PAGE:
TIJUANA, Mexico - A Chinese automaker's announcement last June that it would build a $300 million factory in Baja California was greeted warmly by officials working to turn the state into a car and truck manufacturing center.
But eight months later, the Hebei Zhongxing Automobile Co. and its U.S. partner, Chamco, are looking to build their assembly plant elsewhere in Mexico.
Chamco's chairman, William Pollack, said Tuesday that the main reason for the change of plans was the need for a critical rail link for the proposed assembly plant in eastern Tijuana.
"We were prepared to move ahead there, but then, to our great surprise, found out that the rail access was going to be three years later than we originally thought," Pollack said from his office in Parsippany, N.J.
Pollack said Chamco remains committed to opening a facility in Mexico, and to importing Chinese vehicles into Mexico this year. Though news media in Coahuila state along the Texas border have reported that the plant is going there, Pollack would not confirm a location.
Chamco's assembly plant would have been the first significant Chinese investment in Baja California. The state has been working hard to build commercial links with China in recent years, said John Riley, whose company, BC Manufacturing, was to help establish Chamco's assembly plant in Tijuana.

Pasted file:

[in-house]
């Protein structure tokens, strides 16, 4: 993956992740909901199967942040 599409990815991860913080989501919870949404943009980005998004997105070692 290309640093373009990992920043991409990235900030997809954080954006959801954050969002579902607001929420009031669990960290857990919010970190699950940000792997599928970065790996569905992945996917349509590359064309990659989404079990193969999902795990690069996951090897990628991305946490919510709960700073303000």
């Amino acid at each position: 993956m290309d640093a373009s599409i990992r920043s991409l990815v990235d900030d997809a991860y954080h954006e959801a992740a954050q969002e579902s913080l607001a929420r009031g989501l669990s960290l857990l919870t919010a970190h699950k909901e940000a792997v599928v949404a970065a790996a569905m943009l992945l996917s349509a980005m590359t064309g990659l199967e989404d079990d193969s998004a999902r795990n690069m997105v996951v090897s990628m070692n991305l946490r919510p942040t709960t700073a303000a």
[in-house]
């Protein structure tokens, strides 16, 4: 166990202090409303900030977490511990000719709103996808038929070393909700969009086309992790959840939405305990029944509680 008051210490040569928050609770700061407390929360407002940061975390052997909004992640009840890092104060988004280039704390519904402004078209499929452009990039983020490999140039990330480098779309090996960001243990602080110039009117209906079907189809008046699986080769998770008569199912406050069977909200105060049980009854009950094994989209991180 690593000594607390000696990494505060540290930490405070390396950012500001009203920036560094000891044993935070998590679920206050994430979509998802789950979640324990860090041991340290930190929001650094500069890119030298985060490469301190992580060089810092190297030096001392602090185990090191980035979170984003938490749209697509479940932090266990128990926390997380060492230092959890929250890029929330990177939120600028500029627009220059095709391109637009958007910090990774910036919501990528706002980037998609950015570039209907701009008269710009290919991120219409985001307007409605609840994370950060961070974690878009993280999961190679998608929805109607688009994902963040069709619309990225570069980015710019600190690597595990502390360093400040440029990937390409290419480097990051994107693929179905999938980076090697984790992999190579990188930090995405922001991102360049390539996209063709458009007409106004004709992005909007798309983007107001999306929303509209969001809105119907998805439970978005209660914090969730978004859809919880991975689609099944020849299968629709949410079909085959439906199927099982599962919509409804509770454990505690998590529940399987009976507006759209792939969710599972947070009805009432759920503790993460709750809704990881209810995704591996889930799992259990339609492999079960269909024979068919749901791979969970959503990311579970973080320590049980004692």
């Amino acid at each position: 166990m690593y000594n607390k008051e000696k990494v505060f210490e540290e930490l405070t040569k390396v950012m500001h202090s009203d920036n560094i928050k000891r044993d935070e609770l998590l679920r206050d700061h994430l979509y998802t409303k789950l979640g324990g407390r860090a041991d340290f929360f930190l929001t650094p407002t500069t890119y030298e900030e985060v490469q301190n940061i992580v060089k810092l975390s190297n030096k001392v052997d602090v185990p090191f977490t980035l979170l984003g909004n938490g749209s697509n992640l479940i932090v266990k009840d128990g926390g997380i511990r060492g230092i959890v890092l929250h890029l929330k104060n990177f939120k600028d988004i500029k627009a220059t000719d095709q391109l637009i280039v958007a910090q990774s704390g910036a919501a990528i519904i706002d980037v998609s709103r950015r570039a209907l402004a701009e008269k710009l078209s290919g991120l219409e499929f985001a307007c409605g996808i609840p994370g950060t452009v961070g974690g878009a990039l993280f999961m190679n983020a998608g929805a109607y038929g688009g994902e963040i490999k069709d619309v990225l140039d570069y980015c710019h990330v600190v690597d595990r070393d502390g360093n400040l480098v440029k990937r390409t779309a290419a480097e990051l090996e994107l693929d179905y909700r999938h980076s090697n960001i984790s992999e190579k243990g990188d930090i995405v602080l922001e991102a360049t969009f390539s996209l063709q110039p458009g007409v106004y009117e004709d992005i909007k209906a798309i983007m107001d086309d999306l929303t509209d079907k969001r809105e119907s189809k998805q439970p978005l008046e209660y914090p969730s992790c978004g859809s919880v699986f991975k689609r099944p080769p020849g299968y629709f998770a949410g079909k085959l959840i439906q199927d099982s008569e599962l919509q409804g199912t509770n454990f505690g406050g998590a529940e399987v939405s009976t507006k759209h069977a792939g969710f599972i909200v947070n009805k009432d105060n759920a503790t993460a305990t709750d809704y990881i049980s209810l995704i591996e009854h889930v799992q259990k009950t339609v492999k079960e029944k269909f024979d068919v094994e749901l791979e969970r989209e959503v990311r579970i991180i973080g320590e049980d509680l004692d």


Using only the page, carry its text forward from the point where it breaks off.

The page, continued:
The interest seems to be mutual: "We've seen at least a dozen delegations coming from China in the past couple of years," Riley said.
At last year's Tijuana ceremony, Chamco and its Chinese partner unveiled three vehicles that would be assembled in Tijuana: a pickup, a sport utility vehicle and a three-wheeled auto that would sell for $3,000.
The plan was to eventually create a full manufacturing plant and export the vehicles.
But when they made their announcement, Chamco and its Chinese partner lacked the necessary federal permits.
"I just don't think that all the i's were dotted, and the t's weren't crossed," Riley said.
Mario Juarez, Baja California's undersecretary for economic development, said "there was never a commitment for a rail link."
Juarez said no rail spur could be constructed until a site was chosen for the factory. "If they don't have a plan and a definite location, it's difficult to begin considering questions of infrastructure," Juarez said.
Pollack could not say Tuesday who promised the rail link. "I can't remember who said what to whom. We had a team working in Mexico, and that team was also partially to blame."
Pollack said his company intends to begin importing the Chinese vehicles into Mexico this year, and into the United States and Canada in 2009.
An official with Mexico's secretariat of the economy in Mexico City said Chamco has yet to meet the federal requirements to begin operating in Mexico. Hector Esparza Murua, deputy director of the secretariat's auto industry division, said "they have yet to make any kind of announcement in our offices."